State Regulations
Know the rules and regulations!

Conducting peaceful, prayerful activity in the public areas outside of Planned Parenthood facilities is your First Amendment right. Every week, thousands of pro-lifers across the country exercise this right with no problems and no interference with their rights.

While preparing for your presence outside of Planned Parenthood, we recommend that you take a few minutes to review the following notes. However, none of the material below is intended to be legal advice. If you have specific legal concerns, please contact a local pro-life attorney who can give you specific instructions.

Know the rules and regulations

Protest activity can be regulated by laws and ordinances at the federal, state and local levels. The best approach for learning these regulations is to do your homework. This article provides some general guidelines and advice to get you started.

The fundamentals

The basic rule in exercising your First Amendment rights is that you cannot infringe on other people""’s rights.

Stay off private property. This includes driveways, lawns and other areas around buildings. Just because there is no fence around a property, does not mean it is public property.

Remain on public property. You generally have the right to be on public property, which includes sidewalks, parks and other open public areas, as long as you do not block other members of the public from walking or driving through those areas.

Do not block entrances. Federal law requires that clinic entrances and exits must remain clear at all times. Violating this law is a serious infraction, so steer clear of doorways and driveways.
Check with your local police to see what is legal at the area where you want to gather. Our experience is that most police departments will gladly work with you and show you where you can gather and what you can do.
If the police cite any local or state regulations, ask for a written copy of those regulations. Read them carefully and make sure the police are interpreting them correctly. If you have any questions, check with your local attorney.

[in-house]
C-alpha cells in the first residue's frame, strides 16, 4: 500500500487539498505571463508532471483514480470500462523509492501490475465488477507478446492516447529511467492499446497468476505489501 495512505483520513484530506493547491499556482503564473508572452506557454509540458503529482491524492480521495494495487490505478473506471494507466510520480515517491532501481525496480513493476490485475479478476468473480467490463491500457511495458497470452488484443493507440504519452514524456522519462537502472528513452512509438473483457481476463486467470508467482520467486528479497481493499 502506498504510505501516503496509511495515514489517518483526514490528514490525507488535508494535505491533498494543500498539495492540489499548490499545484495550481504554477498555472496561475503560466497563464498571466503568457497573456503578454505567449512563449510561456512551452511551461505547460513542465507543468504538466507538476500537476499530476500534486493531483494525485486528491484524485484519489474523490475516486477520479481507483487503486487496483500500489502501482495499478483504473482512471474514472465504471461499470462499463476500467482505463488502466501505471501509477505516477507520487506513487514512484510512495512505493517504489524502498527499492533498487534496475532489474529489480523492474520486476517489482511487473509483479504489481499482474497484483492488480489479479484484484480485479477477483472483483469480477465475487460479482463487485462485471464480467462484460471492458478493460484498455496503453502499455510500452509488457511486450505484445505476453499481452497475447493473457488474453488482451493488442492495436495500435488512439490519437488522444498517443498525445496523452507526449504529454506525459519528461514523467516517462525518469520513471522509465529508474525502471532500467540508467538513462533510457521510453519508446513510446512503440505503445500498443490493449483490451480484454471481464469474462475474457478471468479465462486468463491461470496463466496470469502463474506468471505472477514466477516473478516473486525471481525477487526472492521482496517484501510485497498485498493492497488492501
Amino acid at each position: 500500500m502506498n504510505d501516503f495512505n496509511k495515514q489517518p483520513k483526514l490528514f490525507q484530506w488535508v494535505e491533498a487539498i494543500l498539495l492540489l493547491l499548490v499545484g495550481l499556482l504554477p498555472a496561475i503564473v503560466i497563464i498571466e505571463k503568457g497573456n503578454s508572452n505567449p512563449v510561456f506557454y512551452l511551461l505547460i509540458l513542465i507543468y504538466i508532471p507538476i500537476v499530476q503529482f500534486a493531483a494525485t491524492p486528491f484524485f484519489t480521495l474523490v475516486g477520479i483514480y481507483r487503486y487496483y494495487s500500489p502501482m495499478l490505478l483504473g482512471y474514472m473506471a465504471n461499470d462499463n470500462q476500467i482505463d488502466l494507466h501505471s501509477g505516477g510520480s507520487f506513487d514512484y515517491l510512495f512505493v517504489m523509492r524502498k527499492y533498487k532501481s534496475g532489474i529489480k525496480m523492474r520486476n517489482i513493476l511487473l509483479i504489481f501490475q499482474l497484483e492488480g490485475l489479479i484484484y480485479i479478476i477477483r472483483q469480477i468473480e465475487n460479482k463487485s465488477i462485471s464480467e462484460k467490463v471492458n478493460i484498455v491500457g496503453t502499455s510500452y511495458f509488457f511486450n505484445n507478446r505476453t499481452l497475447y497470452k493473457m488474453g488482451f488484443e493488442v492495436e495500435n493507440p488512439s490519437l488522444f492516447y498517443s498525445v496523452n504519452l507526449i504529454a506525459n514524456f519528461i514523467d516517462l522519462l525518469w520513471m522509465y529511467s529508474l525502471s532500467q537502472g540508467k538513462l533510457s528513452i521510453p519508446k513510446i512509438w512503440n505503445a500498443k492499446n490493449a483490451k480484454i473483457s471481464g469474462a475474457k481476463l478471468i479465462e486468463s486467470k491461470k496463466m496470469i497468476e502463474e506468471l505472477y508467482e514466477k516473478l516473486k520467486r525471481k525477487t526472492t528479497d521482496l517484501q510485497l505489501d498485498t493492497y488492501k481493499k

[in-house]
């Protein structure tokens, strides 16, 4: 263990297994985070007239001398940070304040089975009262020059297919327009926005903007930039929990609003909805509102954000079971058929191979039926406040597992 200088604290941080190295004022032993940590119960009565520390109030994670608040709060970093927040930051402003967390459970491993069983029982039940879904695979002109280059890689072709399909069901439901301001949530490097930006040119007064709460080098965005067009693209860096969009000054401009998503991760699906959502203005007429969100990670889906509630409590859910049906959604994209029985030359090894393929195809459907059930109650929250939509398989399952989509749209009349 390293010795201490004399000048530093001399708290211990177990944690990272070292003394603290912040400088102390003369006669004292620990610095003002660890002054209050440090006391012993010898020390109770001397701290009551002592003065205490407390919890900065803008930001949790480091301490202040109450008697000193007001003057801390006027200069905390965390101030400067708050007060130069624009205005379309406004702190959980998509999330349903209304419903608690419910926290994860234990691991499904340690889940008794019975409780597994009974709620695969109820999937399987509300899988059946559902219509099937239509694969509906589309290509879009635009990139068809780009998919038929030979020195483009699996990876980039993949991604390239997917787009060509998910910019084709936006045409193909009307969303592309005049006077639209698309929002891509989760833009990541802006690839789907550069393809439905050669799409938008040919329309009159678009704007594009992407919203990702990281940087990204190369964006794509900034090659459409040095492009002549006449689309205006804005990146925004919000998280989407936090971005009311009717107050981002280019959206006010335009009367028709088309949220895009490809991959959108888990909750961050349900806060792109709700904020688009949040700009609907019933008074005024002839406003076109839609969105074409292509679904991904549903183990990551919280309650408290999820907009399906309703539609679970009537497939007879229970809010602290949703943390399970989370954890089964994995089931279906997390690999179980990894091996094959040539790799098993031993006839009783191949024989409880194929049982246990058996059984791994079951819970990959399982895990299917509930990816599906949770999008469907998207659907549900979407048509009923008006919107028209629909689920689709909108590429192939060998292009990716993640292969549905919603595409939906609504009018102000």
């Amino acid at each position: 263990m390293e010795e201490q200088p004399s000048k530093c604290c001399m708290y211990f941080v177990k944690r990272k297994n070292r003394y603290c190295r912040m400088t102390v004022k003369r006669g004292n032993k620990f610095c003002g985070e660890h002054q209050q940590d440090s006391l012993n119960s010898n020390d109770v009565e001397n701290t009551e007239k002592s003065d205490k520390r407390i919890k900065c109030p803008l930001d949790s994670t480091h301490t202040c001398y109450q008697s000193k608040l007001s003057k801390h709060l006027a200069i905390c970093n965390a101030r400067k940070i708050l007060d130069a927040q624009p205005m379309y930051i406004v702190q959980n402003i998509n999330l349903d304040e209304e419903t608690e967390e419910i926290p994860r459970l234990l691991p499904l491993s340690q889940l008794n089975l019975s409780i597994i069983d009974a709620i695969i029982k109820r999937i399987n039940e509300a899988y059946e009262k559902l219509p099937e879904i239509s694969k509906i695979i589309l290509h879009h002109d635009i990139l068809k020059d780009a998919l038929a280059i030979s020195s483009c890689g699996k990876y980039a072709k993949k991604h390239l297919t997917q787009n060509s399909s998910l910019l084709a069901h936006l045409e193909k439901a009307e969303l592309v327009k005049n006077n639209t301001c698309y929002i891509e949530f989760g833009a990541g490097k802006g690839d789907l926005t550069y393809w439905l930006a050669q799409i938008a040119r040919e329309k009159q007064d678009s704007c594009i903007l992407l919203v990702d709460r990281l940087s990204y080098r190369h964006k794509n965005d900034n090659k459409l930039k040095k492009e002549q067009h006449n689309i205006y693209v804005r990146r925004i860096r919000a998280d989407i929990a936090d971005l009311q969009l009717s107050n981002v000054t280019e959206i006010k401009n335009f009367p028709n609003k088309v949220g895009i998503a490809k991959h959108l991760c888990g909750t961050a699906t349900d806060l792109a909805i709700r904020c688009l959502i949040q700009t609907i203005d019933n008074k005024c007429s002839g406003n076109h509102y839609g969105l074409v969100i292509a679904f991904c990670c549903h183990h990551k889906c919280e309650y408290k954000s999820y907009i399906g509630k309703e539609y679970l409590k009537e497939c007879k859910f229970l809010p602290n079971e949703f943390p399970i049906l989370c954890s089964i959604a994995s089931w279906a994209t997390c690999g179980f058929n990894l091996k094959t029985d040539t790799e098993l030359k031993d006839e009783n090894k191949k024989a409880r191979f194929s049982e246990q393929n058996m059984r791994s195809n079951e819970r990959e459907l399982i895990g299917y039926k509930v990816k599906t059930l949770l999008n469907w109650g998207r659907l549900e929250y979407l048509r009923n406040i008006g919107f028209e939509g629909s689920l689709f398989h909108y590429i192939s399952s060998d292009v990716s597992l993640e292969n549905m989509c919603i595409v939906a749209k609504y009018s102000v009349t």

What to look for

One type of law that exists in some municipalities is a """bubble zone.""" These laws generally require protestors to stay a certain distance away from clinic patrons. It creates an insulated """bubble""" around patrons, which moves along the sidewalk with them. There is no federal bubble zone law, so any restrictions like this will be state or local restrictions. Again, if the police or anyone else tells you that there is such a restriction where you want to gather, make sure you get a written copy of the regulation.
Any regulations affecting signs or literature must be """content neutral.""" The regulations, such as restrictions on putting literature on cars or handing the literature to a driver or passenger in a car, must apply to all literature and cannot single out pro-life literature. If you have questions, check with your local attorney or one of the national groups listed below.

For more help

If you or your attorney have any questions on any first amendment issues, you can get expert advice from the Thomas More Law Center, headquartered in Michigan (734-827-2001), or the Thomas More Society, headquartered in Illinois (312-782-1680).

Final thought

We always encourage people to check out local regulations and to have a peaceful, prayerful and legal presence outside of Planned Parenthood. Thousands of people are doing just that and we are here to help you get one started in your community.

Additional Questions? E-mail or call (540) 659-7900

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